The old investing maxim about when there is blood in the streets being a good time to buy might prove prophetic when it comes to China A-shares exchange traded funds.
Indeed, A-shares ETFs have taken their lumps in recent weeks while Beijing has proven ineffective in stemming the declines, but those recent woes could be opening the door for prescient advisors and investors to snatch up shares of funds such as the Deutsche X-trackers Harvest CSI 300 China A-Shares ETF (NYSEArca: ASHR) and the Deutsche X-trackers Harvest CSI 500 China A-Shares Small Cap Fund (NYSEArca: ASHS).
“We believe investors should take a step back from the recent volatility of the Chinese market and shift their focus instead to a longer-term assessment – one that incorporates ten years of data. Using this perspective, we hope to show that China A-shares have been a valuable source of diversification,” said Deutsche Asset & Wealth Management head of ETF Strategy Dodd Kittsley in a recent research note.
The Chinese economy, the second largest in the world, will still expand at a relatively high rate, albeit slightly slower than prior years. Investors can also tap into the rising growth story through A-shares ETFs. For instance, consumption could account for a greater portion of gross domestic product growth. China added 13.2 million urban jobs last year, which suggests increased urbanization and potential for continued consumption growth. The greater migration into cities would add to economic growth on increased demand for infrastructure and services. Meanwhile, the investment-to-GDP ratio has edged lower, indicating that the Chinese are buying more instead of saving. [Contrarian Opportunity With China ETFs]
Some market observers remain supportive of the long A-shares thesis, noting that the Chinese government still has more bullets left to fire if the situation deteriorates. So far, policy makers have suspended initial public offerings, relaxed margin trading rules, diminished transaction fees and directed state-run institutions to maintain or add domestic equities positions – a group of 21 brokerages recently crated a 120 billion yuan, or $19.3 billion, market support fund. [FTSE Move Lifts A-Shares ETFs]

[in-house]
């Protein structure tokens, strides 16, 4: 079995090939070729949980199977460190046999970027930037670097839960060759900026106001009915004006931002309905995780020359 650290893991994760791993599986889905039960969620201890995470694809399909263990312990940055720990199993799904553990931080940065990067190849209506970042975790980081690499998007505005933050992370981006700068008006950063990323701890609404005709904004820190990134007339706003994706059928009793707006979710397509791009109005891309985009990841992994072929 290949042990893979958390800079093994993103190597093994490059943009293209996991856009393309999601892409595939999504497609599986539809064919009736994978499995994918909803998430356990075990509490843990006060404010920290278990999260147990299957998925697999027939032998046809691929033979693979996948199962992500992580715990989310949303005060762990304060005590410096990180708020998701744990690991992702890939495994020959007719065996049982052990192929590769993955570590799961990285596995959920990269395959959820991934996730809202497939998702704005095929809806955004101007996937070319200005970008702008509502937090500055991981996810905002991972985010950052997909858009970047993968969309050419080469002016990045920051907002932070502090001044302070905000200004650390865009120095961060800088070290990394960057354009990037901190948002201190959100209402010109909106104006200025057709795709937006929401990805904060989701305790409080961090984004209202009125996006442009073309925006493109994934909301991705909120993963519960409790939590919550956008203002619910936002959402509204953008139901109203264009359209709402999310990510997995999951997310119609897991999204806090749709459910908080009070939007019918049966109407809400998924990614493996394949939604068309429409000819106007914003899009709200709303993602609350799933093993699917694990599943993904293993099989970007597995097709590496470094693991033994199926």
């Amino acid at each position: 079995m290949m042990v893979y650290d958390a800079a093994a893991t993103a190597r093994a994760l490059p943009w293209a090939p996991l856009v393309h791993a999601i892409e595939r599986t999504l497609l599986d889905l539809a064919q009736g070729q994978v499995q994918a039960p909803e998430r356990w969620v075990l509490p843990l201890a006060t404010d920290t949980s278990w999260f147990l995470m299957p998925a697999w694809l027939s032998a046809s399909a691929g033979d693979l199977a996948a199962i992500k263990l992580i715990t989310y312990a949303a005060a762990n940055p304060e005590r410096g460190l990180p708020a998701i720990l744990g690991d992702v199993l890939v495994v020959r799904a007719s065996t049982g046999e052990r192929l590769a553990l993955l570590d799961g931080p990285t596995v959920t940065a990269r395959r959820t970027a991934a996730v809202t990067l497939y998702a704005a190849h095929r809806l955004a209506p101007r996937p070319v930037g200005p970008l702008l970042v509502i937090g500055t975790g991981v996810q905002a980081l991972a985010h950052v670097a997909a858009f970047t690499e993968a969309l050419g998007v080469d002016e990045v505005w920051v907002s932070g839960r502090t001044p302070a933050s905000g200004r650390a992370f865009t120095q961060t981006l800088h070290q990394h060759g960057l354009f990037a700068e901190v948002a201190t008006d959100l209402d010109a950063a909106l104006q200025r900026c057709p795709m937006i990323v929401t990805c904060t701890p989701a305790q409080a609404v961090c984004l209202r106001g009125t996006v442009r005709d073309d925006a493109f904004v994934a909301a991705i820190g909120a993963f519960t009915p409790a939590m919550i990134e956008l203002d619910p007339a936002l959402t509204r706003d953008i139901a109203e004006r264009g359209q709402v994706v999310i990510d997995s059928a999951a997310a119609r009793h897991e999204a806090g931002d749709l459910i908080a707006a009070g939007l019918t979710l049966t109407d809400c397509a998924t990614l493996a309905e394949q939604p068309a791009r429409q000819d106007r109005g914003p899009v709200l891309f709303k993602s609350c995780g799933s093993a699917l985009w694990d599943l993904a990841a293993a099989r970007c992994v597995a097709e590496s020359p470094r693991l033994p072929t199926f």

Believe it or not, in more sanguine environments, ASHR, the largest A-shares ETF trading in the U.S., can actually reduce portfolio risk.
From the perspective of an investor who currently holds only the S&P 500 (i.e., starting with the bottom point), incremental 10% allocations to the CSI 300 reduced risk and increased return – the hallmark of a strong diversifier. In terms of improved return per unit of risk, the potential point of risk-return optimization comes at around a 45% allocation to A-shares and 55% to the U.S. – a far higher holding than many would probably have considered reasonable (and indeed, given limitations on foreign investment, one that is not yet fully implementable),” adds Kittsley.
Another option for investors to consider is the Deutsche X-trackers Harvest MSCI All China Equity Fund (NYSEArca: CN). While not a pure A-shares ETF, CN is close with a combined 62% of its weight allocated to ASHR and ASHS.
Additionally, CN is a valid avenue to China’s booming Internet story as technology and consumer discretionary names combine for almost 24% of the fund’s weight. That group includes well-known names such as Alibaba (NYSE: BABA), Baidu (NasdaqGS: BIDU) and Tencent (OTC: TCEHY).
ETF Trends editorial team contributed to this post.
The opinions and forecasts expressed herein are solely those of Tom Lydon, and may not actually come to pass. Information on this site should not be used or construed as an offer to sell, a solicitation of an offer to buy, or a recommendation for any product.